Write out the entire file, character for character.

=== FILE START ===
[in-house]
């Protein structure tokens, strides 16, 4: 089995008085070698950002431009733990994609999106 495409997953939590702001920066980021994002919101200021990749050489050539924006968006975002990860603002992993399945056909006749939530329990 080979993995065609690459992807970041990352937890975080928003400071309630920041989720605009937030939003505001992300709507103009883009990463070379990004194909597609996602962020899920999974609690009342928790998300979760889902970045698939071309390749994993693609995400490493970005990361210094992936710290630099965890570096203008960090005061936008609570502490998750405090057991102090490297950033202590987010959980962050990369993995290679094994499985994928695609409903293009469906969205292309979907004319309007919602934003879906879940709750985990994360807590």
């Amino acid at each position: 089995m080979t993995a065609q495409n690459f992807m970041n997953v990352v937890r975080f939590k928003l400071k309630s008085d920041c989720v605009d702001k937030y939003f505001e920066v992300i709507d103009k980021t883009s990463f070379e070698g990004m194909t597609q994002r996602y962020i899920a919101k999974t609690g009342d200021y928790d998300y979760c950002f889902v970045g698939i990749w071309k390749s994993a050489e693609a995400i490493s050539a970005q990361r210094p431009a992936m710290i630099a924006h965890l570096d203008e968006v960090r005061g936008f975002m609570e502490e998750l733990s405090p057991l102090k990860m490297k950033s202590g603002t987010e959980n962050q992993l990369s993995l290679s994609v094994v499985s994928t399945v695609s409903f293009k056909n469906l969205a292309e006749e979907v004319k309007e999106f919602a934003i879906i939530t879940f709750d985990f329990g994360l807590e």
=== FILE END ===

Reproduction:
[in-house]
């Protein structure tokens, strides 16, 4: 089995008085070698950002431009733990994609999106 495409997953939590702001920066980021994002919101200021990749050489050539924006968006975002990860603002992993399945056909006749939530329990 080979993995065609690459992807970041990352937890975080928003400071309630920041989720605009937030939003505001992300709507103009883009990463070379990004194909597609996602962020899920999974609690009342928790998300979760889902970045698939071309390749994993693609995400490493970005990361210094992936710290630099965890570096203008960090005061936008609570502490998750405090057991102090490297950033202590987010959980962050990369993995290679094994499985994928695609409903293009469906969205292309979907004319309007919602934003879906879940709750985990994360807590």
């Amino acid at each position: 089995m080979t993995a065609q495409n690459f992807m970041n997953v990352v937890r975080f939590k928003l400071k309630s008085d920041c989720v605009d702001k937030y939003f505001e920066v992300i709507d103009k980021t883009s990463f070379e070698g990004m194909t597609q994002r996602y962020i899920a919101k999974t609690g009342d200021y928790d998300y979760c950002f889902v970045g698939i990749w071309k390749s994993a050489e693609a995400i490493s050539a970005q990361r210094p431009a992936m710290i630099a924006h965890l570096d203008e968006v960090r005061g936008f975002m609570e502490e998750l733990s405090p057991l102090k990860m490297k950033s202590g603002t987010e959980n962050q992993l990369s993995l290679s994609v094994v499985s994928t399945v695609s409903f293009k056909n469906l969205a292309e006749e979907v004319k309007e999106f919602a934003i879906i939530t879940f709750d985990f329990g994360l807590e």